An alcoholic man with a history of mental illness died after drinking CD cleaner, a coroner has ruled.

Barry John Morris, known as Baj Morris, was found dead at a Dunedin boarding house in November, 2010.

In his finding released today, Dunedin Coroner David Crerar said Mr Morris probably died several days before as a result of isopropyl alcohol ingestion.

An empty bottle of the substance, used for cleaning CDs, was found on the computer desk in his room.

Advertisement

Shopping receipts found indicated Mr Morris had purchased 25 bottles of wine over 17 days.

Venlafaxine, a drug prescribed for major depression, was also found in his blood, and there were also indications of the presence of anti-psychotic medication.

An Environmental Science and Research (ESR) report said it was impossible to know what the combined effects of the substances in his body would have been.

Coroner Crerar did not consider the death to have been suicide.

"The family of Baj Morris believe that there is every likelihood, that as an alcoholic, and as an outcome of his intoxication, Baj Morris may very well have experimented with drinking isopropyl alcohol without fully recognising the risks associated with this course of action."

He decided to release his findings to media in the hope that it would prevent further deaths in similar circumstances.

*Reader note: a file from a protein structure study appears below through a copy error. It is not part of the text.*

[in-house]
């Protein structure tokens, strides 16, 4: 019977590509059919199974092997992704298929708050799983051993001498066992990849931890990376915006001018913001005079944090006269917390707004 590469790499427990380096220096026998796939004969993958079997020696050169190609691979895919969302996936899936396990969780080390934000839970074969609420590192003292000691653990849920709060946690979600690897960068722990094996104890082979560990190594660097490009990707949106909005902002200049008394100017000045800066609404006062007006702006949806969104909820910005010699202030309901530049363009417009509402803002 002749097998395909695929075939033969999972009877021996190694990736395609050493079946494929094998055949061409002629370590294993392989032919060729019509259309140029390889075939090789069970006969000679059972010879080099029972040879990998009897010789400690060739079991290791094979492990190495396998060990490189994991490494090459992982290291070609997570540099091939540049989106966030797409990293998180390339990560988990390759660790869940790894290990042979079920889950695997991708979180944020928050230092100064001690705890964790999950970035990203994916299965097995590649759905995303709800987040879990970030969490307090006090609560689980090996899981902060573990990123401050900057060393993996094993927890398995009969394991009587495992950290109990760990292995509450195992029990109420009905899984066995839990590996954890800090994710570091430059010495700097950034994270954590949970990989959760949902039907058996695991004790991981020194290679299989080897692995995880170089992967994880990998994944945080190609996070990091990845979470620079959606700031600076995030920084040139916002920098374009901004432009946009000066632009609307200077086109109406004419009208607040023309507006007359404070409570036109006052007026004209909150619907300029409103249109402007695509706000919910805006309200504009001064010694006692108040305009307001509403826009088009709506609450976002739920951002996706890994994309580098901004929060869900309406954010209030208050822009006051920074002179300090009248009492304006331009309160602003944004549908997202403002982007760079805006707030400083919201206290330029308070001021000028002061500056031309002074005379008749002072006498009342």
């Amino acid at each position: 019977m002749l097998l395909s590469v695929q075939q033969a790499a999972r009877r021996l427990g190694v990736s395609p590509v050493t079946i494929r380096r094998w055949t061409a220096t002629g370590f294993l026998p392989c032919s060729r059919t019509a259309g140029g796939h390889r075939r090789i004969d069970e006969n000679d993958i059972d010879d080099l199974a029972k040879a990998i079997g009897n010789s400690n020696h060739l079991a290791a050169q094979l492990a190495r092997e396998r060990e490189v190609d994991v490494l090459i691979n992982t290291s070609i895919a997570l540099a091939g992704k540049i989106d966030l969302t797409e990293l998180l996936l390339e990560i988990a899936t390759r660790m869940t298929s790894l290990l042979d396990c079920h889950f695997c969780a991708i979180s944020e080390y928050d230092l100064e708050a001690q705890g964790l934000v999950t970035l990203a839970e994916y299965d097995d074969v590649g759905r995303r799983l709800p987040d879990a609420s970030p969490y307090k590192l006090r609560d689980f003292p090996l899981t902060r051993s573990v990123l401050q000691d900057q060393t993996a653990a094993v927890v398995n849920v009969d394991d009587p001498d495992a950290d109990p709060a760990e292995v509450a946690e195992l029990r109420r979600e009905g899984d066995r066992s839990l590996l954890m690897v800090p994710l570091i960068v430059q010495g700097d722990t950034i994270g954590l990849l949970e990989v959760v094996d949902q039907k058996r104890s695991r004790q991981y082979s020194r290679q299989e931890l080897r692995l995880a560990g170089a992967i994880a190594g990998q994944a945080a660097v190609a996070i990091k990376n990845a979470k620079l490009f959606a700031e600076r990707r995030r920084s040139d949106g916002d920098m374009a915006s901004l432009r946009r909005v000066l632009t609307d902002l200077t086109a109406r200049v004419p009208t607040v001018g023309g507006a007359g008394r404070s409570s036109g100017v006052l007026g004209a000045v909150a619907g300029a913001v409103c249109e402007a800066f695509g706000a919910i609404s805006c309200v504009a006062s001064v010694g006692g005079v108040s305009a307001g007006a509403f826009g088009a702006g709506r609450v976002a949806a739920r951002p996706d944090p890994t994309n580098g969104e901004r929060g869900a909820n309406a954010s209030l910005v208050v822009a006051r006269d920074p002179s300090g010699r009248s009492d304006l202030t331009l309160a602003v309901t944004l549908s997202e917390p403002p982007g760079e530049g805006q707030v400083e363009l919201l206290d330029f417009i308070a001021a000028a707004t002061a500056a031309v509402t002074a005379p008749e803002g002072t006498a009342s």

"Those drinking to excess and consuming products not designed to be consumed do so at their own peril," he said.

National Addiction Centre director Doug Sellman said people ingested solvents such as CD cleaners for the same reason they used ethanol, the alcohol normally found in beer, wine and spirits.

Advertisement

"All of these alcohols produce a disinhibited euphoric high, but are all associated with respiratory depression when the dose is too high.

"It would seem that Mr Morris had a significant addiction to ethanol and this addiction would extend to other alcohols such as isopropyl alcohol.''

Mr Sellman said he had never come across a person with a primary isopropyl alcohol addiction.

"Such a situation is highly unlikely because of the widespread cheap availability of another alcohol which produces a similar psychoactive effect - ethanol. You can buy it at any supermarket down to 65c a standard drink,'' he said.

"Ethanol is much, much more important from a public health perspective and as a drug it is more toxic and carcinogenic than isopropyl alcohol, although coma can be induced with isopropyl alcohol quicker than ethanol.''